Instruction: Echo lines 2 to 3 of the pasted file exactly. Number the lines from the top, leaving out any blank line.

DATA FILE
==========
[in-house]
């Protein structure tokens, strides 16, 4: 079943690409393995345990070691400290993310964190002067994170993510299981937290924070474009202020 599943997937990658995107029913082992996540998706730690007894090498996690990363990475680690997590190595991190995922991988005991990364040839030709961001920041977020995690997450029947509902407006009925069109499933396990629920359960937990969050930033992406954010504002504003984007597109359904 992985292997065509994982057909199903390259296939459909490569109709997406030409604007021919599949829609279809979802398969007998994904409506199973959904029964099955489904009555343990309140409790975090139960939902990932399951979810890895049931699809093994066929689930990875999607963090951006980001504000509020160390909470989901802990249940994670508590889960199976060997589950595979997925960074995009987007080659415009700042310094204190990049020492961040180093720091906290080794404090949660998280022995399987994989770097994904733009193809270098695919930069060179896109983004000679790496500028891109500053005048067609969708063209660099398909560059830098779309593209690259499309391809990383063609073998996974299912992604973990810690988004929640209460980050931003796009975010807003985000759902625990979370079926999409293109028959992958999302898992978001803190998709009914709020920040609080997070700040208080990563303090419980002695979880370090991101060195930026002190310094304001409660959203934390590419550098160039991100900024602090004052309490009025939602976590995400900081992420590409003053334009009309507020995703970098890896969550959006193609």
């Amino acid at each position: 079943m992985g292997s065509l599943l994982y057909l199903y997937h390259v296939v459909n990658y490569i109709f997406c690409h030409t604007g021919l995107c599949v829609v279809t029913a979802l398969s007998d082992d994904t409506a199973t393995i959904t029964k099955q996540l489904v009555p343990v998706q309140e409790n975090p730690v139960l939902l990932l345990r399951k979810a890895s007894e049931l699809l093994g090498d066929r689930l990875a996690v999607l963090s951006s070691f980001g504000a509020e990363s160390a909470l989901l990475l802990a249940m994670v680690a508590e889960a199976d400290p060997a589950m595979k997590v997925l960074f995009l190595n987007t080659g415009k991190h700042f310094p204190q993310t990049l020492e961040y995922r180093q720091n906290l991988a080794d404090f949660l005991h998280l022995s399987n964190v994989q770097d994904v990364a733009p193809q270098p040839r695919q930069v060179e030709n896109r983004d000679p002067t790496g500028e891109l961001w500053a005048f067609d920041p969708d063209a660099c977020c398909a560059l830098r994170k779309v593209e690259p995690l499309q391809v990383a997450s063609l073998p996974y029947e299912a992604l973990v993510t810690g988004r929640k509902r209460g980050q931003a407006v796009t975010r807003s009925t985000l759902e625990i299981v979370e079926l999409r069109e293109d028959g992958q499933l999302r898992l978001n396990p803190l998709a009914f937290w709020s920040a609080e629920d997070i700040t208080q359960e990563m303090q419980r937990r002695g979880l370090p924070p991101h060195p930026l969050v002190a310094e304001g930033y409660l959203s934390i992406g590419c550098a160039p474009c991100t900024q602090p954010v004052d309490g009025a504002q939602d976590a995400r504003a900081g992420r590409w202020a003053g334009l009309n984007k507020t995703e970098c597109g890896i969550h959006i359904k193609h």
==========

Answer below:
């Protein structure tokens, strides 16, 4: 079943690409393995345990070691400290993310964190002067994170993510299981937290924070474009202020 599943997937990658995107029913082992996540998706730690007894090498996690990363990475680690997590190595991190995922991988005991990364040839030709961001920041977020995690997450029947509902407006009925069109499933396990629920359960937990969050930033992406954010504002504003984007597109359904 992985292997065509994982057909199903390259296939459909490569109709997406030409604007021919599949829609279809979802398969007998994904409506199973959904029964099955489904009555343990309140409790975090139960939902990932399951979810890895049931699809093994066929689930990875999607963090951006980001504000509020160390909470989901802990249940994670508590889960199976060997589950595979997925960074995009987007080659415009700042310094204190990049020492961040180093720091906290080794404090949660998280022995399987994989770097994904733009193809270098695919930069060179896109983004000679790496500028891109500053005048067609969708063209660099398909560059830098779309593209690259499309391809990383063609073998996974299912992604973990810690988004929640209460980050931003796009975010807003985000759902625990979370079926999409293109028959992958999302898992978001803190998709009914709020920040609080997070700040208080990563303090419980002695979880370090991101060195930026002190310094304001409660959203934390590419550098160039991100900024602090004052309490009025939602976590995400900081992420590409003053334009009309507020995703970098890896969550959006193609």
């Amino acid at each position: 079943m992985g292997s065509l599943l994982y057909l199903y997937h390259v296939v459909n990658y490569i109709f997406c690409h030409t604007g021919l995107c599949v829609v279809t029913a979802l398969s007998d082992d994904t409506a199973t393995i959904t029964k099955q996540l489904v009555p343990v998706q309140e409790n975090p730690v139960l939902l990932l345990r399951k979810a890895s007894e049931l699809l093994g090498d066929r689930l990875a996690v999607l963090s951006s070691f980001g504000a509020e990363s160390a909470l989901l990475l802990a249940m994670v680690a508590e889960a199976d400290p060997a589950m595979k997590v997925l960074f995009l190595n987007t080659g415009k991190h700042f310094p204190q993310t990049l020492e961040y995922r180093q720091n906290l991988a080794d404090f949660l005991h998280l022995s399987n964190v994989q770097d994904v990364a733009p193809q270098p040839r695919q930069v060179e030709n896109r983004d000679p002067t790496g500028e891109l961001w500053a005048f067609d920041p969708d063209a660099c977020c398909a560059l830098r994170k779309v593209e690259p995690l499309q391809v990383a997450s063609l073998p996974y029947e299912a992604l973990v993510t810690g988004r929640k509902r209460g980050q931003a407006v796009t975010r807003s009925t985000l759902e625990i299981v979370e079926l999409r069109e293109d028959g992958q499933l999302r898992l978001n396990p803190l998709a009914f937290w709020s920040a609080e629920d997070i700040t208080q359960e990563m303090q419980r937990r002695g979880l370090p924070p991101h060195p930026l969050v002190a310094e304001g930033y409660l959203s934390i992406g590419c550098a160039p474009c991100t900024q602090p954010v004052d309490g009025a504002q939602d976590a995400r504003a900081g992420r590409w202020a003053g334009l009309n984007k507020t995703e970098c597109g890896i969550h959006i359904k193609h």